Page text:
The peacock-themed South-Asian float strutted its stuff at the Mardi Gras Parade
Saturday, March 1 saw perfect weather for India’s national bird to strut its stuff and dance to the tune of freedom at the Sydney Gay and Lesbian Mardi Gras (SGLMG) parade. The Gay, Lesbian, Bisexual, Transgender, Queer, Questioning and Intersex (GLBTQI) participants from Trikone Australasia – an organisation for South-Asian queer communities living in Australia – chose the ‘peacock’ this year, as the theme for their participation in the parade.
The peacock is known for its beautiful mix of colours, each having their own uniqueness, beauty and significance. However, there still exists a tendency to discriminate against people who even slightly defy our definition of ‘normal’. Trikone, just like the 144 other groups participating at the parade, stands against this very discrimination against the queer community.
Dressed in stunningly colourful outfits, the peacock parade bedazzled spectators as they spread their rainbow feathers and danced to the tune of freedom. This array of colours perfectly complemented the 2014 theme of the Sydney’s 37th Gay and Lesbian Mardi Gras, the ‘Kaleidoscope’.
Sydneysiders witnessed a spectacle of colours, music, glamour, and most importantly, love, as over 10,000 participants from different part of the world came together to celebrate their identity with pride.
According to SGLMG CEO Michael Rolik, the theme of ‘Kaleidoscope’ was chosen to see the GLBTQI communities more fully represented in the parade than ever before. “This would also extend to the communities who haven’t had a strong presence in the parade in the past,” said Rolik. “The organisers chose this theme to encourage revellers to ‘let their colours of freedom and pride burst!’”
Despite heavy rain a couple of days prior to the parade, late in the afternoon on Saturday, the sun suddenly came out and washed the gloomy weather away. But the participants from Trikone were prepared to dance in the rain, just as peacocks are famous for.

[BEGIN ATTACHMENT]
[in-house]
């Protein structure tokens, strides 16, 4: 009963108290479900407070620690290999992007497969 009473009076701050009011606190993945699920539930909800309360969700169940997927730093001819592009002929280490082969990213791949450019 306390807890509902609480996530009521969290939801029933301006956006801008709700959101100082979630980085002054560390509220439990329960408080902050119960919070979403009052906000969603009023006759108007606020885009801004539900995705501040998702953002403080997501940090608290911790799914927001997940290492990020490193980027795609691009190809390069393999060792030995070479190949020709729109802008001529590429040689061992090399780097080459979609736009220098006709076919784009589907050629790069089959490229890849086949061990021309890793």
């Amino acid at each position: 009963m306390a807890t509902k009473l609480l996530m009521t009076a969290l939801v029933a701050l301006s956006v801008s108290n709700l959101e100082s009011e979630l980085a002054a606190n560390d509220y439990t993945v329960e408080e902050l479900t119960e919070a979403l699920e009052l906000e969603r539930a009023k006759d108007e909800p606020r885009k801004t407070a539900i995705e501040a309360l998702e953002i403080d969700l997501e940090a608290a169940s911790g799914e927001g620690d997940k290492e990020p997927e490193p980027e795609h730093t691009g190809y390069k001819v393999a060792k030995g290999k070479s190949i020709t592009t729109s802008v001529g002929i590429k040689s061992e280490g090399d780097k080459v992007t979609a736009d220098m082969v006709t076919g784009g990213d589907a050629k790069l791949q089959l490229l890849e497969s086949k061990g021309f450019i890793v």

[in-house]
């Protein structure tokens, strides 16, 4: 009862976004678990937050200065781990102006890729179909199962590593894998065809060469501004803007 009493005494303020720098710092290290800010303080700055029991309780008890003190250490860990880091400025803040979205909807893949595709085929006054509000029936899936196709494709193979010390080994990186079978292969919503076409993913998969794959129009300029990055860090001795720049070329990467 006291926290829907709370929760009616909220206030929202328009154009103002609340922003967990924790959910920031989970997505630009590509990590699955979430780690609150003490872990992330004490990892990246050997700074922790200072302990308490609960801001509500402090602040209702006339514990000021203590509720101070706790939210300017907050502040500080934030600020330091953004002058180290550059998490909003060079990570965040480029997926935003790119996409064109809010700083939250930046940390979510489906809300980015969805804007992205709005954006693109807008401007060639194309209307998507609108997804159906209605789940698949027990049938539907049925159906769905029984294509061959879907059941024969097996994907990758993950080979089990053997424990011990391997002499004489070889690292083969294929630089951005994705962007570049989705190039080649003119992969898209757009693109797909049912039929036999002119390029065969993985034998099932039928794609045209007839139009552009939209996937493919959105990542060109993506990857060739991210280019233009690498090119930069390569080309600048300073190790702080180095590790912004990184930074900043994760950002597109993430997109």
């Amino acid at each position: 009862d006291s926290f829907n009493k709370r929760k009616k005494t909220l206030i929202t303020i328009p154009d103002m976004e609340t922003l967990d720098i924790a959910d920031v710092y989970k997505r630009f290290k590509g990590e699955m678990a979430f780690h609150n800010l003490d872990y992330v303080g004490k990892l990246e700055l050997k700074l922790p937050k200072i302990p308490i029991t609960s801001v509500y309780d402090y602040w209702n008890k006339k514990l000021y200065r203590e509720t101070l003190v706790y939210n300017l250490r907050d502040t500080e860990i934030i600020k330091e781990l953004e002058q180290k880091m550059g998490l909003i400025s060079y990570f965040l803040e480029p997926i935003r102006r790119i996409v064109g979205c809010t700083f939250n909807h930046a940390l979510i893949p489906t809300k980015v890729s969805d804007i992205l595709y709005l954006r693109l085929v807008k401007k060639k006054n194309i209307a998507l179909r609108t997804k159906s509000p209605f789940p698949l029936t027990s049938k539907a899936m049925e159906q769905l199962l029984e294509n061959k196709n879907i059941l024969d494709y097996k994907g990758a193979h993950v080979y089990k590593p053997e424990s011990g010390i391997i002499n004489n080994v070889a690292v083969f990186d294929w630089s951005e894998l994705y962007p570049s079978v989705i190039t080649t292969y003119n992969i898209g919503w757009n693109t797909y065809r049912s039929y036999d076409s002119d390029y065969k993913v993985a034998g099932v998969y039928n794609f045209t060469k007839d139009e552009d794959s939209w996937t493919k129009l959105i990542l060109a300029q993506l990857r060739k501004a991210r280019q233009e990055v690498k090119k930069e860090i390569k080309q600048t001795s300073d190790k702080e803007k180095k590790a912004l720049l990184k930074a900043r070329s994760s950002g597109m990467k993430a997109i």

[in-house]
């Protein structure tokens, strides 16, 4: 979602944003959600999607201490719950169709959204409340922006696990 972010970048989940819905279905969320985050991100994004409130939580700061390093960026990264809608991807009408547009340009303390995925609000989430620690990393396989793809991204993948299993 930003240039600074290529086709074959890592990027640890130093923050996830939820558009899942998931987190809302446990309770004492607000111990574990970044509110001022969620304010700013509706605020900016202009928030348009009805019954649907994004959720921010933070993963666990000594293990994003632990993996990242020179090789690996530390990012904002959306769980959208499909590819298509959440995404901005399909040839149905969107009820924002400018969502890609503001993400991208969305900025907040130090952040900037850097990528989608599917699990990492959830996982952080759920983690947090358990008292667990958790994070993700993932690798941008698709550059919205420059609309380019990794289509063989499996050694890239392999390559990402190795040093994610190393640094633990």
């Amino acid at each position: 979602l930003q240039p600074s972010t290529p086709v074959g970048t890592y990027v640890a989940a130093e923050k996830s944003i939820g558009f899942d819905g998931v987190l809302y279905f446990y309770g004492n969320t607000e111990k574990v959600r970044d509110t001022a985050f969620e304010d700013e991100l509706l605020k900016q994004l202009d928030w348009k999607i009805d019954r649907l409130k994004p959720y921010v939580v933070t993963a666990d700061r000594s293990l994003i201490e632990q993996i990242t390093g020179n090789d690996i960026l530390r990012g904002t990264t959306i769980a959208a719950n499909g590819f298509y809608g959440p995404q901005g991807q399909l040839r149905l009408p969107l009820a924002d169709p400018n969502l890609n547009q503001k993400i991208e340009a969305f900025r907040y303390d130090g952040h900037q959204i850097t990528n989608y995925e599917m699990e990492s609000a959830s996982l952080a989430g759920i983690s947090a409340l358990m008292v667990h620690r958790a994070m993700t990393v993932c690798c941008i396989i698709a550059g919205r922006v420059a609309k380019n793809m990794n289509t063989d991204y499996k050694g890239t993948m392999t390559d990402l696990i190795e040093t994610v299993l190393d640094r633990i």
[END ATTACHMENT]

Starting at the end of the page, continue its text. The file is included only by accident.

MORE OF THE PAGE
The South Asian queer communities are waiting for the ‘sun’ to shine upon their home countries so that the celebration of their identity is not just limited to occasions like the Sydney Mardi Gras parade.
Travelling to Sydney from India for work, Kanish was thrilled to be attending the Sydney Mardi Gras Parade for the first time. “Here people don’t bother if you are of any gender or any sexuality. In India, that is still a tool for discrimination”, he stated.
Many share Kanish’s plight as the Supreme Court in India recriminalised homosexuality again in December 2013 under Section 377 of the Indian Penal Code. It is difficult to survive in a country where one is constantly judged and sneered at. “Through our activities in Sydney we hope Indians can see that we are normal human beings and that there is no need to have criminal laws against us”, said Binu Raghavan, co-founder of Trikone Australasia.
Sadly, even in Australia, life is not exactly easy for the South-Asian GLBTQI community. On one hand they battle discrimination arising from the colour of their skin, while on the other there is their sexuality. “There are many GLBTQI who feel suppressed and are not able to be open about their sexuality, albeit it’s just one part of the whole individual”, says Alan Maurice, Co-chairperson, Trikone Australasia. Amidst such circumstances, “Trikone exists to stand up for the South Asian GLBTIQ community here in Australia while doing anything we can to raise awareness and supply information to our countries of birth”, explained Maurice.
Even among participants from Trikone, the reasons for celebrating at Mardi Gras and the sentiments involved were different. Giselle*, dressed in a detailed turquoise Indian outfit, came “just have fun and enjoy the day”, while Chasna Harper, decked out in a lovely peacock outfit, spread her peacock feathers and said somewhat graphically, “If you are South Asian and queer, you should be proud as a peacock and strut your stuff and s**** Section 377!”
Zeenat Parveen* donning a beautiful multi-coloured lehenga, similar to the one worn by actress Deepika Padukone in the film Ramleela, put his best foot forward as he hoped, “For the queer community in India and all over the world to have equality in all areas of life”.
This year’s parade had the largest number of floats ever seen. ‘The Polly’s’, Australia’s largest and oldest Gay and Lesbian Social Group celebrating 50 years, were the chief parade this year. Holding hands and blowing kisses to the cheering crowd were the first 31 married gay and lesbian couples from Canberra. Even the NSW police had a float to support the diverse queer community of Australia.
Comprising of over 100 events, the Sydney Gay and Lesbian Mardi Gras is not just the biggest party of the year, but also a major contributor to NSW’s tourism. Sandra Chipchase, CEO, Destination NSW said that this year’s Mardi Gras parade attracted over 29,000 interstate and international tourists and would bring in an estimated $30 million to the NSW economy.
Needless to say, the SGLMG provides the South-Asian queer communities, definitely a minority, within a minority, the best platform to come out in the mainstream, express their love freely, and feel a part of something bigger.
*names changed on request